Chapter 3 – As Iraq fell into turmoil, Zarqawi took advantage of the situation.
When the US invasion of Iraq began in 2003, there was still no proof of the danger that had prompted the invasion. Despite months of searching, no weapons of mass destruction were discovered, and the United States was unable to establish any links between Saddam Hussein and al-Qaeda militants.
Despite this, President Bush proclaimed victory in May 2003, only two months into the war. While the US looked to be confident in its ability to succeed, it was unable to sustain stability in Iraq.
A series of explosions hit the nation shortly after the invasion. The first, on August 7, 2003, a vehicle bombing hit the Jordanian embassy in Baghdad, killing 17 people. Another explosive rocked the UN building in Baghdad twelve days later. This was the bloodiest attack on a UN facility in history, with 22 people killed, including Sergio Vieira de Mello, the UN mission’s chief. All of the evidence is linked to Zarqawi’s terrorist network, Ansar al-Islam.
But how did the gang cause such a ruckus?
Zarqawi had evolved his little group into a strong and well-developed terrorist network at this stage. Ironically, while the US lacked substantial proof to back up its invasion, it was clear that post-war Iraq was now housing terrorists. The Bush administration ultimately recognized in late 2003 that Iraq now had many more al-Qaeda-style terror groups than it did before the war.
The country was on the verge of chaos and disorder, which provided Zarqawi with the freedom to carry out his mission and a slew of powerful allies to back him up. In reality, his organization was warmly greeted by thousands of Iraqis who had been traumatized by the war, and it even drew support from around the Muslim world. Former captains and sergeants from Saddam Hussein’s army joined the terrorist network because it was so enticing.
In little than a year, Zarqawi had developed a huge terror network. He could now carry out large-scale attacks one after the other.
Chapter 4 – Despite disagreements, Zarqawi partnered with al-Qaeda in Iraq.
Zarqawi sat down in January 2004 to draft a letter to Osama bin Laden, requesting a favor. Zarqawi’s organization had been growing and had previously planned big operations in Iraq, but it could inflict even more harm if it could acquire the resources and the support of al-Qaeda.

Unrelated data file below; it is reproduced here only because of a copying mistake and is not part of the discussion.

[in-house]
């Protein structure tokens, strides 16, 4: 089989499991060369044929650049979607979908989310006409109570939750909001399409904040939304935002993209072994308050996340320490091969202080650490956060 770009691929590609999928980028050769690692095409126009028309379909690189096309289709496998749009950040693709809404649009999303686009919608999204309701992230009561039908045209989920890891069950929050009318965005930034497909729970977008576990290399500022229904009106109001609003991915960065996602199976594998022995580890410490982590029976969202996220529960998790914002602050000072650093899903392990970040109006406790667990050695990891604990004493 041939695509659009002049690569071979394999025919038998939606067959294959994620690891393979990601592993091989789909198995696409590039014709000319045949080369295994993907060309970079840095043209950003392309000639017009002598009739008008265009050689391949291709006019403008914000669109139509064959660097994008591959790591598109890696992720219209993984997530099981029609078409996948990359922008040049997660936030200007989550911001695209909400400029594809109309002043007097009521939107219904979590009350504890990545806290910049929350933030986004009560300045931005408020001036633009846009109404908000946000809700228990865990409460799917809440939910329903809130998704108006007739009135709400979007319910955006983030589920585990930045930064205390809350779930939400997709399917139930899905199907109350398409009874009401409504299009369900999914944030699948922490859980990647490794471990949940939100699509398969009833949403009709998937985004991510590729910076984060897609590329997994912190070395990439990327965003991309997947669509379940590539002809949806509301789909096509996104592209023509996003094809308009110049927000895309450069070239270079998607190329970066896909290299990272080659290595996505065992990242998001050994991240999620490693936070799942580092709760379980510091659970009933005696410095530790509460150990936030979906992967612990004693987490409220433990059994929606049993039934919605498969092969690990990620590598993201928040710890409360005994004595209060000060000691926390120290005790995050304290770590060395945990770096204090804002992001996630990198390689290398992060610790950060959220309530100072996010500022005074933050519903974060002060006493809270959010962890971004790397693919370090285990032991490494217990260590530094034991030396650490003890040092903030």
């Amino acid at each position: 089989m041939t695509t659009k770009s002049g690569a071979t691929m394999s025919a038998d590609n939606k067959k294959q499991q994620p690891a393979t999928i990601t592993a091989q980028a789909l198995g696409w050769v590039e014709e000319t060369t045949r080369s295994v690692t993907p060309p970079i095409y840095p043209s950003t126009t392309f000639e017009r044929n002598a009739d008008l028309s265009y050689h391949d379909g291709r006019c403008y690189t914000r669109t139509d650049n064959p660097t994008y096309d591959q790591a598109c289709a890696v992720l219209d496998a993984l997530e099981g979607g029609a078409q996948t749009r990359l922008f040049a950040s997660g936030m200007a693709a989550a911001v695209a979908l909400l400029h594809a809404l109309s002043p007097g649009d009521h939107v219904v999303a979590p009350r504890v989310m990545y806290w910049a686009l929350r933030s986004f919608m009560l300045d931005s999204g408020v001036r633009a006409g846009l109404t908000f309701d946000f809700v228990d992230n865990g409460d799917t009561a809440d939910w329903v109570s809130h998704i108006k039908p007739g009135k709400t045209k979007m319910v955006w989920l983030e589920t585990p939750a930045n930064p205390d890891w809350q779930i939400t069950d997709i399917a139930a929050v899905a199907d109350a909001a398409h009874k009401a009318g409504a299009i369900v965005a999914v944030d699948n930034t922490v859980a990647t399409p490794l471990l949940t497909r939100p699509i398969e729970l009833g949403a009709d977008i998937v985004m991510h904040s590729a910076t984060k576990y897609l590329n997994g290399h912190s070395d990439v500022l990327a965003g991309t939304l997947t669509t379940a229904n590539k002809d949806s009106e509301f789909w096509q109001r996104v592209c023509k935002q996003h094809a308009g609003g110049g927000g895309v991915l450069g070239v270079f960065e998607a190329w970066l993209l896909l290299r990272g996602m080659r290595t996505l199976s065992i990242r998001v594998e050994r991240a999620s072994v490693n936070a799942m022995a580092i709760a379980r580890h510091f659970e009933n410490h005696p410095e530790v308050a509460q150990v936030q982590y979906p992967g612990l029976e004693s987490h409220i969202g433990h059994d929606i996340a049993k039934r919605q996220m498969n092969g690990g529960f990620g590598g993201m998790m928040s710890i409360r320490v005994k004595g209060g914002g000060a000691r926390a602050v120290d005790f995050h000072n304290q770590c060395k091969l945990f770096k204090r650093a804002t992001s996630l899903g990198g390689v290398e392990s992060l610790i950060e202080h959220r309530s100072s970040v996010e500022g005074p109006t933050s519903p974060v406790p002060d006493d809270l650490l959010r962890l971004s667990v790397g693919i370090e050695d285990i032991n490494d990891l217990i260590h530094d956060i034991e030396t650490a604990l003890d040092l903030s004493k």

Zarqawi had thought that bin Laden would rush at the chance, but the commander was once again hesitant. Zarqawi’s heinous murders of Arabs and innocent bystanders had been too much for the al-Qaeda founder.
Despite this, Zarqawi continued to carry out brutal terrorist acts across Iraq. He was responsible for the brutal death of American radio technician Nicholas Evan Berg in 2004.
Berg was in Iraq to start a business repairing radio towers. Zarqawi’s men abducted him before he could go too far. On May 8, a military patrol discovered something dangling from a motorway bridge. The patrol realized they were gazing at a human torso on the end of a rope as they neared. It was Berg, who was suspended above his severed head.
A video of Zarqawi personally decapitating the prisoner was published two days after the discovery. Berg was assassinated because he was an American, it was made obvious. The video went viral, and Zarqawi became known as the “sheik of the slaughterers.”
This wasn’t a unique instance; Zarqawi’s gang was responsible for scores of killings, as well as suicide bombs that murdered both foreigners and Arabs.
Al-Qaeda has now partnered up with Zarqawi to form al-Qaeda in Iraq (AQI). What caused bin Laden’s change of heart?
Bin Laden, on the other hand, disliked Zarqawi. Zarqawi, on the other hand, was providing bin Laden with a much-needed “victory” three years after the 9/11 atrocities. Bin Laden gave his formal consent for collaboration with Zarqawi in an audiotape aired on Arab media outlets, so founding the new organization.
Chapter 5 – Zarqawi’s brutality went too far, and he was assassinated.
For the first time in history, Iraq elected a National Assembly on January 30, 2005. Zarqawi, predictably, blasted the election as a conspiracy with the United States of America, accusing all participants of being sinners.
He made it a point to disrupt the polls. Zarqawi’s forces killed at least 44 people in a series of assaults targeting Sunni political candidates and polling centers in Sunni regions. Zarqawi got what he wanted in the end; the Sunnis were too afraid to vote, and the election was thrown out.
Zarqawi’s adversaries grew in number as a result of his proclivity for committing brutal crimes against both foreigners and Muslims. Ordinary Muslims were appalled by the group’s violent tactics, and Iraqi civilians reported the terrorist network’s operations to police authorities on a daily basis.
As a result, by the fall of 2005, US special forces under the direction of General McChrystal were tearing apart Zarqawi’s command structure. Hundreds of jihadist lieutenants were killed or imprisoned in the process.